Tens of millions died as a result of Mao's "mass-line" campaigns, and yet he was accommodated by a majority of his comrades. The reasons? Fear, and the bald fact that, like other strongmen before him, he reunified China after 40 years of mayhem. At the heart of the Cultural Revolution was a war on the "Four Olds": old thoughts, old culture, old customs, and old habits. But not included was the historic integrity of the Chinese empire, which Mao restored.

Fenby - a former editor of the South China Morning Post as well as of The Observer - concludes that, for all its newfound economic prowess, "politically the People's Republic is in a time warp that can be traced back to 221 BC. [It] does not fit into a conventional global category". Apprised of Keay's book, he might concede that, politically, China is its own category. Yet in timely fashion Keay and Fenby complement each other, just as, as the Olympics open, both are complemented by Jasper Becker's mischievously-titled City of Heavenly Tranquility: Beijing in the History of China. (Allen Lane, £20).

Combining a profound knowledge of China's capital with intimate reportage, Becker is able to pursue his quarry thematically as well as chronologically. The result is a rich, rewarding tapestry that includes illuminating chapters on eunuchs, Peking Opera and a gifted generation of writers and artists mown down during the Cultural Revolution.

As might be expected of the author of Hungry Ghosts, which first exposed the full horrors of Mao's Great Leap Forward, lamentation outbids celebration. The Forbidden City apart, old Beijing, with all its humdrum variety and charm, its thousands of shrines and courtyard houses, has vanished, "bulldozed to rubble" to make way for an unappetisingly futuristic metropolis of public buildings, apartment blocks and shopping malls. To achieve this, Becker tells us, after 1997 President Jiang Zemin press-ganged a million-strong peasant workforce while hundreds of thousands of Beijingers were made homeless, perhaps as a punishment for the Tiananmen Square protests of 1989. Like all else in the empire, urban renewal brooks no dissent or public consultation. Ironically though, the new Beijing seems to have been inspired by Le Corbusier, Albert Speer and other such dehuma nising Western architectural planners.



Justin Wintle's biography of Aung San Suu Kyi, 'Perfect Hostage', is published by Arrow

The story continues... books that unlock China today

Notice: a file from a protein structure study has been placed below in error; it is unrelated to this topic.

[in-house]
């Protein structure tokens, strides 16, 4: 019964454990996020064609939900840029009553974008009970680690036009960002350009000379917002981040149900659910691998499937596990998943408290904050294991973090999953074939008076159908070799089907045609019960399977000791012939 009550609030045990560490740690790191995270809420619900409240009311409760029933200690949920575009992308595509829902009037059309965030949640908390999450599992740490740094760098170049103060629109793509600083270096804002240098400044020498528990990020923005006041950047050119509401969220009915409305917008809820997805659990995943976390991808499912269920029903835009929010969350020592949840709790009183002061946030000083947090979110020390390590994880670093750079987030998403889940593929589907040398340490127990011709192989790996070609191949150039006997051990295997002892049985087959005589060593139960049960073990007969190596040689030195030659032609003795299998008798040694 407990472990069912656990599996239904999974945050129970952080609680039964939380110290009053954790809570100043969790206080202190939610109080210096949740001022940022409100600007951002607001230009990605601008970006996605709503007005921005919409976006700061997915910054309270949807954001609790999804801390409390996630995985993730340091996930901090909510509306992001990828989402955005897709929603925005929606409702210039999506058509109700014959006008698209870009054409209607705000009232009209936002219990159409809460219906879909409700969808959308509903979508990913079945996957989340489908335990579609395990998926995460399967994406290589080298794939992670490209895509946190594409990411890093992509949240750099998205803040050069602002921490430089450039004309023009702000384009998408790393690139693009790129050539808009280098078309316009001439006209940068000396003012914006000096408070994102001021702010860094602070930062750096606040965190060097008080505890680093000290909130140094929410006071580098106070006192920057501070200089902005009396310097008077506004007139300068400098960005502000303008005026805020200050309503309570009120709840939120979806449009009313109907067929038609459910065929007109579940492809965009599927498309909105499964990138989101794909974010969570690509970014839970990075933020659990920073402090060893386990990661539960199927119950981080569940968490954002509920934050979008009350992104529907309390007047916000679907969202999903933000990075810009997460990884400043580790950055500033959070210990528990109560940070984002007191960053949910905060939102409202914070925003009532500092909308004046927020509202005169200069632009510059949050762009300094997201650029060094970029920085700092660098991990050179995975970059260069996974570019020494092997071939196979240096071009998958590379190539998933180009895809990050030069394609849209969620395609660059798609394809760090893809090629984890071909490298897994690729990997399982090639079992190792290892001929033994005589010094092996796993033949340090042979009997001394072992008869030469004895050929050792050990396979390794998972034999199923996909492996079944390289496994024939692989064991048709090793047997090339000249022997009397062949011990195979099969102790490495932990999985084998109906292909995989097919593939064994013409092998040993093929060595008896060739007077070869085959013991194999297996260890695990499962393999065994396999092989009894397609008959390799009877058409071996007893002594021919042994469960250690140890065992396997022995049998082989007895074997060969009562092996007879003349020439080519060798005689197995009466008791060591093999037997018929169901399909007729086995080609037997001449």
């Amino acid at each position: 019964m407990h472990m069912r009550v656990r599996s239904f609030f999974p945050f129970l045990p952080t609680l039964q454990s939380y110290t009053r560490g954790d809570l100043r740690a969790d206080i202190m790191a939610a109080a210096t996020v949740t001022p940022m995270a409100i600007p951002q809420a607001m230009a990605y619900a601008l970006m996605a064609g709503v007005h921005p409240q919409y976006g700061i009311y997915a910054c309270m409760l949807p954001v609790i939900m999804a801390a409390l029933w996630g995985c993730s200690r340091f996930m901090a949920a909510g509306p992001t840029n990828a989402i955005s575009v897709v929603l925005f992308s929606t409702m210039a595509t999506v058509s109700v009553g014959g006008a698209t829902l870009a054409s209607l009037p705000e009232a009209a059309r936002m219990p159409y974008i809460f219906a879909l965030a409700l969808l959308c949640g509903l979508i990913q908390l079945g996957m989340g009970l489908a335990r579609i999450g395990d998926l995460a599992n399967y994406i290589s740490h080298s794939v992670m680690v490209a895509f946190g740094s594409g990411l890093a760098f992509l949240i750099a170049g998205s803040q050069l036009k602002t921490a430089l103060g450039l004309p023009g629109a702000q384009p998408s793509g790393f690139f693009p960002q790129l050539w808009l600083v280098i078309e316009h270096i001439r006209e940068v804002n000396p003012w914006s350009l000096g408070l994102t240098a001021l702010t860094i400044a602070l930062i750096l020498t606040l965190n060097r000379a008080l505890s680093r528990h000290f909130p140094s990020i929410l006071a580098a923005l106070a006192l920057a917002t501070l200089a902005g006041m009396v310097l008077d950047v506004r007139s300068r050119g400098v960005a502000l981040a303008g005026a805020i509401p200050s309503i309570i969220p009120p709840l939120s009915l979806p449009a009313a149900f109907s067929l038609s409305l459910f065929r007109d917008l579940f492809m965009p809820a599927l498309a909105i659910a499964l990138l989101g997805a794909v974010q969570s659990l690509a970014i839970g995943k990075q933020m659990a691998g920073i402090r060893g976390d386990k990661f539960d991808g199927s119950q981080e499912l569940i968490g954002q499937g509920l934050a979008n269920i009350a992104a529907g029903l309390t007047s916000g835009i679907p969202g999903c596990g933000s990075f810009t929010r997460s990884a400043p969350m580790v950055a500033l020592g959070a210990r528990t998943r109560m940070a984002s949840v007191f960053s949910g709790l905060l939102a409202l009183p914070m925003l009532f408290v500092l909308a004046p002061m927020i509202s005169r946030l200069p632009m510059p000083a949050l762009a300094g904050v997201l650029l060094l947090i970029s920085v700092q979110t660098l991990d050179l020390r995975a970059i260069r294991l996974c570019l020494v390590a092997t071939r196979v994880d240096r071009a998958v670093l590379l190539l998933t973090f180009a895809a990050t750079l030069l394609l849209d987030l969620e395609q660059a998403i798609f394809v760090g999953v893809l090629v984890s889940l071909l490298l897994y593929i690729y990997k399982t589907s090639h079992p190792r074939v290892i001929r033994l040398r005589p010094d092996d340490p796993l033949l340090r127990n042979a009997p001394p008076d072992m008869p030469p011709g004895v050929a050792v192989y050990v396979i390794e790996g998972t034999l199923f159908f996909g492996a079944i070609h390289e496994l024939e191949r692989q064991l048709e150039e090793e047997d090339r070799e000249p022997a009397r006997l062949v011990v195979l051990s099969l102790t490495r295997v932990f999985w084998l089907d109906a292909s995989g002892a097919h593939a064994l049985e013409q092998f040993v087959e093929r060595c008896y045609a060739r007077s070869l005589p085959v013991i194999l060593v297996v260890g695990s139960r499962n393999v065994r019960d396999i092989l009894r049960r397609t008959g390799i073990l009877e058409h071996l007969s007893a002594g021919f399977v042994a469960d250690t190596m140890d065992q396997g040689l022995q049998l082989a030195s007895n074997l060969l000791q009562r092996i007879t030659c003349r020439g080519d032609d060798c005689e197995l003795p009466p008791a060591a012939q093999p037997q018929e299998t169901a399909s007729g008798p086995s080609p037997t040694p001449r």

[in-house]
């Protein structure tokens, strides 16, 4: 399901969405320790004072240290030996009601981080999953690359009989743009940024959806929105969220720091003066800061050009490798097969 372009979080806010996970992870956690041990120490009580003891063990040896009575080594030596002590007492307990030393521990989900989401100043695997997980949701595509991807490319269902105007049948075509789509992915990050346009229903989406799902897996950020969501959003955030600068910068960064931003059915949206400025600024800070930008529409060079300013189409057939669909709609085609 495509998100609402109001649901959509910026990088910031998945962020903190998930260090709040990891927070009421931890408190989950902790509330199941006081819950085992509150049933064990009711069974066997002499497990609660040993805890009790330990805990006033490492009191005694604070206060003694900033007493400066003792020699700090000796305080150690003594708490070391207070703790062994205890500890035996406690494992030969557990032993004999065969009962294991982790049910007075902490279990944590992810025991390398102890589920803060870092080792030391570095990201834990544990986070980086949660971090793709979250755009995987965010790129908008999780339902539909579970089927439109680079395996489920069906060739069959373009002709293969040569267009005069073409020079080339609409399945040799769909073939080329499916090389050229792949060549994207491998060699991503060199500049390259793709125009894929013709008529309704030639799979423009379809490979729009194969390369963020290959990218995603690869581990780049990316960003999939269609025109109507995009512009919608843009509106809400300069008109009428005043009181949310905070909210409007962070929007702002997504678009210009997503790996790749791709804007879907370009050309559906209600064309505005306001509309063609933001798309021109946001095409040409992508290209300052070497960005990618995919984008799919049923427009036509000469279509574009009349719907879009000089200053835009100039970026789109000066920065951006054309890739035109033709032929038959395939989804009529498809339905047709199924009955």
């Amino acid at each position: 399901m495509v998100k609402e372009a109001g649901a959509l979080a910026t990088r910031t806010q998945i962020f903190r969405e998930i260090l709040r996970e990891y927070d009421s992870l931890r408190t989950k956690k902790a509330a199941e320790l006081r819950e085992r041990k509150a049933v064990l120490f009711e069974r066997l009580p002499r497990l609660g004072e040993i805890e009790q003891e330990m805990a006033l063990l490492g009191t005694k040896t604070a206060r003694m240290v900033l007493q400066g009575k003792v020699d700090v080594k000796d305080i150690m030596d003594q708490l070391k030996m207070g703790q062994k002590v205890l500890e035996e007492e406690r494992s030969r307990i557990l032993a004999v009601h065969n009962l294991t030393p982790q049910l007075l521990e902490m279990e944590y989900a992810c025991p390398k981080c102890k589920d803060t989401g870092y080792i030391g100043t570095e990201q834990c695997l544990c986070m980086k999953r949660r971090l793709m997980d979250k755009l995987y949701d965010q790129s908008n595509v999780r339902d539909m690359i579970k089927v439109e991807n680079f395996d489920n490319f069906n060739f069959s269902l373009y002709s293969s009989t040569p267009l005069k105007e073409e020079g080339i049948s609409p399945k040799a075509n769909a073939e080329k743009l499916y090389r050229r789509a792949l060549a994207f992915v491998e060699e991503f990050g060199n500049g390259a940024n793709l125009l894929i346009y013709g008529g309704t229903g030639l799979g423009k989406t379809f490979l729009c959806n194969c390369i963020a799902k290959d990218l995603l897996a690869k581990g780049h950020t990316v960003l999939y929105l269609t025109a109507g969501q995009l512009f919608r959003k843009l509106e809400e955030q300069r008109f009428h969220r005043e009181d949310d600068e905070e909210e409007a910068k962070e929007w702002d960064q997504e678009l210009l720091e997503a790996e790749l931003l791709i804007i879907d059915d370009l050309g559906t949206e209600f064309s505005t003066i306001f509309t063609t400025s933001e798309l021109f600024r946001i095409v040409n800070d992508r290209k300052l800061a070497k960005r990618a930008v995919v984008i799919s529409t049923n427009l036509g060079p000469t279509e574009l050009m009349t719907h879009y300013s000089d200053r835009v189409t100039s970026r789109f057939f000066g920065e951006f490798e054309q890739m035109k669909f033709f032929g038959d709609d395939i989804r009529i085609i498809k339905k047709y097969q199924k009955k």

Beijing Coma
Ma Jian (Chatto)

Impossible to publish in China, this landmark novel by a dissident in exile has already claimed a place as a classic work of witness. Shot in the Tiananmen bloodbath of 1989, Dai Wei lies comatose. In his mind, he revisits the idealism and the naivety of the student protest movement, while outside the bulldozers of a wealth-chasing country crush memories and hopes.

The Good Women Of China
Xinran (Vintage)

When Xinran Xue's radio programmme, Words on the Night Breeze, began, it let the demons of memory out of the post-Mao bottle. Chinese women of all backgrounds told their stories of suffering and survival through the Cultural Revolution and beyond. Their shocking testimonies lie behind nearly every family history in the land.

20 Fragments Of A Ravenous Youth
Xiaolu Guo (Chatto)

In the novel that made her name in China, Xiaolu Guo delivers a typically beguiling blend of chick-lit romance, lyrical wistfulness and droll social satire. Adrift in the scary, smoggy boom-town of Beijing, country-girl Fenfang fails to make it in the movies, tumbles from flat to flat and lover to lover, but keeps her wits about her.

What Does China Think?
Mark Leonard (Fourth Estate)

Bookstore shelves groan with accounts of China's economic ascent. But few Sinologists bother to report on the lively debates among the country's thinkers and policy-makers. Leonard fills this gap with a survey of the fierce arguments about human rights, development and China's place in the world. A hundred flowers bloom – though, still, largely in the shadows.

Beijing Time
Michael Dutton, Hsiu-ju Stacy Lo & Dong Dong Wu (Harvard)

This engrossing book merges travel writing, sociology and streetwise reportage. From Mao's tomb to designer malls, karaoke bars to "Pandaman", who parodies Olympic hype, these intellectual sleuths search for clues to the hidden city beneath the headline stories. Their Beijing hums with ghosts of the past, as well as with every kind of futuristic dream.

PROMOTED VIDEO
Arts and Entertainment
Gothic revival: artist Dave McKean’s poster for Terror and Wonder: The Gothic Imagination
Exhibition
Arts and Entertainment
Diana Beard has left the Great British Bake Off 2014

TV
Have you tried new the Independent Digital Edition apps?
Arts and Entertainment
Lisa Kudrow, Courtney Cox and Jennifer Anniston reunite for a mini Friends sketch on Jimmy Kimmel Live

TV
Arts and Entertainment
TVDessert week was full of the usual dramas as 'bingate' ensued
Arts and Entertainment
Clara and the twelfth Doctor embark on their first adventure together
TVThe regulator received six complaints on Saturday night
Arts and Entertainment
Vinyl demand: a factory making the old-style discs
musicManufacturers are struggling to keep up with the resurgence in vinyl
Arts and Entertainment
David Baddiel concedes his show takes its inspiration from the hit US series 'Modern Family'